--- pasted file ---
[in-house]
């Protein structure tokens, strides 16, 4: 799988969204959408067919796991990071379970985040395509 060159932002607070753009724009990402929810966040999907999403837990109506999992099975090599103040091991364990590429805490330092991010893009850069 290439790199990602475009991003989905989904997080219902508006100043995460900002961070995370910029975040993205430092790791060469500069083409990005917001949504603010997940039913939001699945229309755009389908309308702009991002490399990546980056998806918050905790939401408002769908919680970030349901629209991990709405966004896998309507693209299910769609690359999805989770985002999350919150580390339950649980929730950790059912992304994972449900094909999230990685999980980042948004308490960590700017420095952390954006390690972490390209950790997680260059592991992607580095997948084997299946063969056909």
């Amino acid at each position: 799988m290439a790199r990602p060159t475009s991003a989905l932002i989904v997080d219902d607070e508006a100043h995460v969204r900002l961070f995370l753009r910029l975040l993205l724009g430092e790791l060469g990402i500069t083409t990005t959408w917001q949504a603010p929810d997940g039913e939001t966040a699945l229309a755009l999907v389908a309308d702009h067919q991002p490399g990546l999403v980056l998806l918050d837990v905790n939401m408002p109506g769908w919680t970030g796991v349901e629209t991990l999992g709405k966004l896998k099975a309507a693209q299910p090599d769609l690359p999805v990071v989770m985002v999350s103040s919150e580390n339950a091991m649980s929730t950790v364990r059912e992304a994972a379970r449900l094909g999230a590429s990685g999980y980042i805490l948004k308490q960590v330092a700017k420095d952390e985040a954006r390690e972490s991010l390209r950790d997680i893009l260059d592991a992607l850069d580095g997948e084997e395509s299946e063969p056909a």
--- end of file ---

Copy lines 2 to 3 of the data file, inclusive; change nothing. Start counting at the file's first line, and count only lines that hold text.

């Protein structure tokens, strides 16, 4: 799988969204959408067919796991990071379970985040395509 060159932002607070753009724009990402929810966040999907999403837990109506999992099975090599103040091991364990590429805490330092991010893009850069 290439790199990602475009991003989905989904997080219902508006100043995460900002961070995370910029975040993205430092790791060469500069083409990005917001949504603010997940039913939001699945229309755009389908309308702009991002490399990546980056998806918050905790939401408002769908919680970030349901629209991990709405966004896998309507693209299910769609690359999805989770985002999350919150580390339950649980929730950790059912992304994972449900094909999230990685999980980042948004308490960590700017420095952390954006390690972490390209950790997680260059592991992607580095997948084997299946063969056909």
């Amino acid at each position: 799988m290439a790199r990602p060159t475009s991003a989905l932002i989904v997080d219902d607070e508006a100043h995460v969204r900002l961070f995370l753009r910029l975040l993205l724009g430092e790791l060469g990402i500069t083409t990005t959408w917001q949504a603010p929810d997940g039913e939001t966040a699945l229309a755009l999907v389908a309308d702009h067919q991002p490399g990546l999403v980056l998806l918050d837990v905790n939401m408002p109506g769908w919680t970030g796991v349901e629209t991990l999992g709405k966004l896998k099975a309507a693209q299910p090599d769609l690359p999805v990071v989770m985002v999350s103040s919150e580390n339950a091991m649980s929730t950790v364990r059912e992304a994972a379970r449900l094909g999230a590429s990685g999980y980042i805490l948004k308490q960590v330092a700017k420095d952390e985040a954006r390690e972490s991010l390209r950790d997680i893009l260059d592991a992607l850069d580095g997948e084997e395509s299946e063969p056909a």